Bees are busy. But are they too busy to sleep?
Many people are under the misconception that bees don’t sleep. They think that bees spend their days and nights foraging for nectar and pollen, taking care of their young and serving the queen. These little creatures are so amazing they must not need rest, right?
Wrong! While honey bees do keep busy, they are not unlike us. They need sleep to recharge and restore their bodies, so they have the energy to support their families. All bees sleep, but the amount and location of their sleep changes depending on their role in the colony.
In fact, recent studies have found that the sleep patterns of some bees are not unlike those of human parents. Brooding bumblebees give up sleep to take care of the pupae. The pupae don’t need much attention; yet, the older bees forgo rest to prepare and care for the brood.
The lives of bees are endlessly fascinating, even when they are sleeping! If you are curious about the sleeping habits of bees, read on to learn why, where and when honey bees rest. We think you will find that they really aren’t much different than us!
Why Do Honey Bees Sleep?
Just like us humans, bees need sleep to replenish their energy and restore their bodies so they can continue to perform their jobs in the hive. Without proper rest, their ability to do necessary bee activities can decline and put the entire colony at risk. Sleep allows the bees to recover from the rigors of their work and successfully do jobs such as:
- Foraging for pollen, nectar and water
- Navigating to and from the hive to valuable sources of water, pollen and nectar
- Communicating with other members of the colony
- Defending the colony from predators
- Caring for the brood
- Cleaning the cells of the hive
What does a sleeping bee look like, anyway?
Great question! A sleeping bee will take on a relaxed posture, much like we do when we rest. Sleeping honey bees will drop their upper body and antennae and rest their wings on their thorax. Even their brains react to sleep in similar ways as humans. The deeper the sleep, the more stimulus it will take to wake them up.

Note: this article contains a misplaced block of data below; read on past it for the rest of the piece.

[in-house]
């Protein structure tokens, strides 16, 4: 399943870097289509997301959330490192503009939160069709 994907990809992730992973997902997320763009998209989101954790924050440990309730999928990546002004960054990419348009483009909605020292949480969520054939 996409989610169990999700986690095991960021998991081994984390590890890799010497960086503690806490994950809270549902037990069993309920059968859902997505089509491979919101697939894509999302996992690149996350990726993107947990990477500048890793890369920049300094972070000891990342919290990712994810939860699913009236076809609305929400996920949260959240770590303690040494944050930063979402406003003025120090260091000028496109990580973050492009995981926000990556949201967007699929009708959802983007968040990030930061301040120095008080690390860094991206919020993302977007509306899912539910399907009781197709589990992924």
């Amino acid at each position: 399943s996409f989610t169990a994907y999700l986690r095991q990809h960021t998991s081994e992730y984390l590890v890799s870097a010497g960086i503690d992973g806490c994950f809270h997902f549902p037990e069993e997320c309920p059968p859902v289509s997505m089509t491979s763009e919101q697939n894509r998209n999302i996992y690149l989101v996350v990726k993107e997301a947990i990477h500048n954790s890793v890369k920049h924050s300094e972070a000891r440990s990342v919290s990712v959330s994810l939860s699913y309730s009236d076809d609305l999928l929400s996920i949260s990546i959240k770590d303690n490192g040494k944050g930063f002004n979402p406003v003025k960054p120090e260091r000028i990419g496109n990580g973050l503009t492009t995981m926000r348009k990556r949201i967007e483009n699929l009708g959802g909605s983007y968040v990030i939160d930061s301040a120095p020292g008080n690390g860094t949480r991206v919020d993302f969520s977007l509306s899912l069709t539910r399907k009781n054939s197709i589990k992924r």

Where Do Bees Sleep?
Research has found that where a bee sleeps has a lot to do with their role in the colony. Foragers, for example, typically sleep around the outer edges of the hive. This position gives them quick access to the exit so they can defend the hive if needed. It also gives them a little peace and quiet, away from the hustle and bustle in the interior areas of the hive. Some foragers have even been found sleeping soundly in flowers!
Other bees, such as nurses and cleaners, tend to sleep in the central cells of the hive closer to the brood and queen. As you can imagine, these bees don’t get quite as much sleep as the foragers.
When Do Bees Sleep?
Younger bees take on the jobs of hive cleaners, nurses and storers. These bees typically get their sleep in the form of power naps. The youngest bees will take frequent, short naps throughout the day and night in between their cleaning duties. The nurses and storers nap as well, but not as often as the youngest bees in the hive. This particular sleep pattern allows them to get the rest they need while still keeping up with their demanding duties.
As the older bees in the colony, foragers get the most rest of all. Their sleep patterns are most similar to those of humans. Forager honey bees spend their days working hard to supply the colony with water, pollen and nectar. At night they enjoy one long sleep session, rather than the frequent short naps of the younger bees.
Yes, honey bees need their beauty rest!
Bees have very specific sleep patterns based on their age and job in the hive. This shouldn’t be too surprising since honey bee colonies are like well-oiled machines. Like most other living beings, bees need rest to have the energy to do their work and take care of their families. Just one more amazing fact about the honey bee!